• Updated : 2019.6.24 월 18:23
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We Are Ready to Be One
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승인 2010.10.05  20:07:50
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We Are Ready to Be One
 
By Jang Min, Guest Reporter
 
   
 
  ▲ Cultural Diversity Scholarship students (Samo, Anita, Najira, Satriya from the left)  
 
 
   As the world has gotten smaller, CNUians are required to have a global mind and international thinking. In order for CNUians to be qualified as members of the global village by creating an authentic international community on campus, Chonnam National University (CNU) established the Cultural Diversity Scholarship, which is for international students from mainly non-Asian countries. Chonnam Tribune met five students who are at the center of realization for cultural diversity at CNU.
   They had spent about 10 days at CNU when Chonnam Tribune had an interview with them.  I was worried about whether they felt uncomfortable. Anita Makhosazane Nkambule (19) from Swaziland said, “This life is best for me, a beautiful dormitory, a big university and nice places.” Fortunately all five students seem to be satisfied and excited with their CNU lives. “The first impression I got from CNU is very big. It makes me confident. Koreans are very confident and quite polite,” Satriya Sulistiyo Aji (17) from Indonesia said.
   What would they like to learn at CNU that fascinates them? Najira Getachew (19) from Ethiopia hopes to major in electronic engineering. Satriya said, “I am especially interested in engines. South Korea is more developed than my country so I want to develop automotive engineering skills.” They are looking forward to getting more technical development knowledge in the great educational environment at CNU.   Pierre Lambert (31) from France, (Kang Ho-sung in Korean), had a different idea of what he hoped to accomplish. He said, “Human beings start to become the type of people they are going to be while they are in university. It is important to obtain knowledge, but it is also important to learn how to treat others.” I wondered about their thoughts on  this new scholarship that gave them an opportunity to study in Korea. Samo Helder Matosse (25) from the Republic of Mozambique described one of the positive effects of this program. “It will improve the way we think about others. As different people from various countries, all cultures could be together.” He added that the cultural diversity would make this university universal. “As we get along together, we become ready to be one. You’ll get to know the way others are and respect the way they are.” Moreover, they have a strong responsibility as the first ‘chosen’ students. Anita said, “I hope we are the first of many, that there will be opportunities for other non-Asians in the future. I want to speak Korean fluently because I want to be closer to the Korean friends who helped me.”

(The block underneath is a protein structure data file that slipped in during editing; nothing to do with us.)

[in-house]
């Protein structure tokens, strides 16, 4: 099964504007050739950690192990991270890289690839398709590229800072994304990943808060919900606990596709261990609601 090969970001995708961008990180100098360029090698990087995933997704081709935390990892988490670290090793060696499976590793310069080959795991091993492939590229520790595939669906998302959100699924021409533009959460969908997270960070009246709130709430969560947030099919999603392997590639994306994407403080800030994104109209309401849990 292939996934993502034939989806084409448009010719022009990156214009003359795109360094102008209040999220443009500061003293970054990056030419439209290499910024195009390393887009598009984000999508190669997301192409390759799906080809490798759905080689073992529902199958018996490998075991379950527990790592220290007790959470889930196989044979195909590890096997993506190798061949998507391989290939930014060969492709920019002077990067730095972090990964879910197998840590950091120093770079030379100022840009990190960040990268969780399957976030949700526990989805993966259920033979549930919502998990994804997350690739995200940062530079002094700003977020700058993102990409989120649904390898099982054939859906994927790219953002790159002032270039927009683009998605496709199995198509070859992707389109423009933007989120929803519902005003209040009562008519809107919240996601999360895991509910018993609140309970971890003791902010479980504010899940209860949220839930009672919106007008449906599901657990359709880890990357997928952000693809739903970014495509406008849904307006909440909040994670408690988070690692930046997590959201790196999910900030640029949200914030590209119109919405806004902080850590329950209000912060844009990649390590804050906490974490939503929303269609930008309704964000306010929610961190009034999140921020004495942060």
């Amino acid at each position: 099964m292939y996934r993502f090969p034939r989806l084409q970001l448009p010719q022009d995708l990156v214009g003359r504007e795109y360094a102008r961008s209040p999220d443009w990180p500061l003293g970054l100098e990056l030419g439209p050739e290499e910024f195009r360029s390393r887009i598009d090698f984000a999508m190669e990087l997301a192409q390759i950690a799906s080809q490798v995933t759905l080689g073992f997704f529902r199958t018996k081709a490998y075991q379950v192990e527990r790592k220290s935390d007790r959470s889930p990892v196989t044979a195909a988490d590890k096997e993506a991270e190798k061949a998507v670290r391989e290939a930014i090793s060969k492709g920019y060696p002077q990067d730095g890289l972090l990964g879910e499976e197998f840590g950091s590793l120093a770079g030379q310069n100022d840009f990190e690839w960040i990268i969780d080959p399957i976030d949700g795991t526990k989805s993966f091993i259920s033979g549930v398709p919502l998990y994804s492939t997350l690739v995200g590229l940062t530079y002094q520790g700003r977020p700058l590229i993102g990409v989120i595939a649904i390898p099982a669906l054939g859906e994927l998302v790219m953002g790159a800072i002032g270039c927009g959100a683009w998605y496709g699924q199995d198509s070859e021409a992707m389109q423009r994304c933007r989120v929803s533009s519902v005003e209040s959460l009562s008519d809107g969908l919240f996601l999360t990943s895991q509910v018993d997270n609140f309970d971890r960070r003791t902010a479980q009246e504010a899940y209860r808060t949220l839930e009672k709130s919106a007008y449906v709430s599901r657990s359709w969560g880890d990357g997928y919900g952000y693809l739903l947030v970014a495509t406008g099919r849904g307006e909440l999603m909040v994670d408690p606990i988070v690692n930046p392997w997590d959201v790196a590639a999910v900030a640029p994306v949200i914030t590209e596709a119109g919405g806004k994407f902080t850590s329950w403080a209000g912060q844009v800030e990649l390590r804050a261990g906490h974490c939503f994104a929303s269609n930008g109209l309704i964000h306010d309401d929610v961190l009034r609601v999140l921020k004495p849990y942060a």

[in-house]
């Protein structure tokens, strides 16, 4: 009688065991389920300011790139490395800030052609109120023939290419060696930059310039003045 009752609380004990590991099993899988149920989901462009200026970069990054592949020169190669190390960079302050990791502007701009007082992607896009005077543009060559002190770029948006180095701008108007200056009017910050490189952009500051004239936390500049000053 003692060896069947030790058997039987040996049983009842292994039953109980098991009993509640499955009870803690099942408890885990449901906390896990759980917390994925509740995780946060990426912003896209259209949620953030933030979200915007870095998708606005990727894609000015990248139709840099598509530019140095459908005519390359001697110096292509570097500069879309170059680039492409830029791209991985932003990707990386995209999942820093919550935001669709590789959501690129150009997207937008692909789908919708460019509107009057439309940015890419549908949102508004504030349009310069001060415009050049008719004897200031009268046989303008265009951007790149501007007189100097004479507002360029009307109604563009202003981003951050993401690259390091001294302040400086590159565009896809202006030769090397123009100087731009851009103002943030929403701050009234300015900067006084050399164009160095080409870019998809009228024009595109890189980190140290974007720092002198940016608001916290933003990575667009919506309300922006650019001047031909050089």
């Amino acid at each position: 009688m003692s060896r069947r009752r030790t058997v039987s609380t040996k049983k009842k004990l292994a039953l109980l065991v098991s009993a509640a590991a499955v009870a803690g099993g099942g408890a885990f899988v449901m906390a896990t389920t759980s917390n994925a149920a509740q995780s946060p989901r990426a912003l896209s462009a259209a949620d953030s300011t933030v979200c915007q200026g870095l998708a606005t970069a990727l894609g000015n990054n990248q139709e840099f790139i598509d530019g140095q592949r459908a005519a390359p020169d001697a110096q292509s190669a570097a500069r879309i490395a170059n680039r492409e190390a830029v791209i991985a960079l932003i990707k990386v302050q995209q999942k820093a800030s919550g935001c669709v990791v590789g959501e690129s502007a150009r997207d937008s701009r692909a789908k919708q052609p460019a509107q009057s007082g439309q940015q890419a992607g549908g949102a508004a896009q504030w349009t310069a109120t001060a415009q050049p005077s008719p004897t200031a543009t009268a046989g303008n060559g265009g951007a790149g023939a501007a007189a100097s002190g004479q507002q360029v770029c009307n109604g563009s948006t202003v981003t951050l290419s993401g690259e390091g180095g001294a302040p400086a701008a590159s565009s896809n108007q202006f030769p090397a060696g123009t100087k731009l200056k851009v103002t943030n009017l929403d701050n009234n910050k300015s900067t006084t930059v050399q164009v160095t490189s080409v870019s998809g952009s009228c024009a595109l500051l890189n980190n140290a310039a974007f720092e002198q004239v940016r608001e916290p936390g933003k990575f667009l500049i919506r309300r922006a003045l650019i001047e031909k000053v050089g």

Many are making great efforts to help create real cultural diversity at CNU. “I am willing to have a good relationship with CNUians. I will try to get close to them,” said Najira. Satriya told me, “It’s difficult for us to communicate in Korean, but I’m trying to start from now, little by little.” Others are enthusiastic to learn Korean, too.
I was curious about their dreams. Samo said, “I’d like to study agricultural economics. It will be helpful for improving the way my country approaches agriculture. I can put my hand on my nation’s needs.’  His affection towards his nation is very impressive. Najira wants to be an expert in engineering not only for his country but also for the world. Satriya hopes to become Minister of Foreign Affairs to help maintain a good relationship with the Earth. Their dreams are as great as their abilities, the responsibility CNU has given them and the expectations of their homelands for them to develop as global leaders. I have no doubt that their voices for a better world will greatly influence CNUians.
I will keep in mind their gratitude and willingness towards Koreans and I will never forget their saying, “You are my first Korean friend”. As they are willing to help establish cultural enrichment on campus, CNUians should also be willing to learn about their different cultural backgrounds and global ways of thinking from them. Additionally CNUians need to be more open to them to meet this goal. As a better economically developed country, we can teach them technology. However, why don’t you give them a warm welcome as a gift? When the whole world could be the future stage for CNUians, an open mind toward the world should come before anything. At the end of the interview, one of them asked me, “Would you like to be my friend?”
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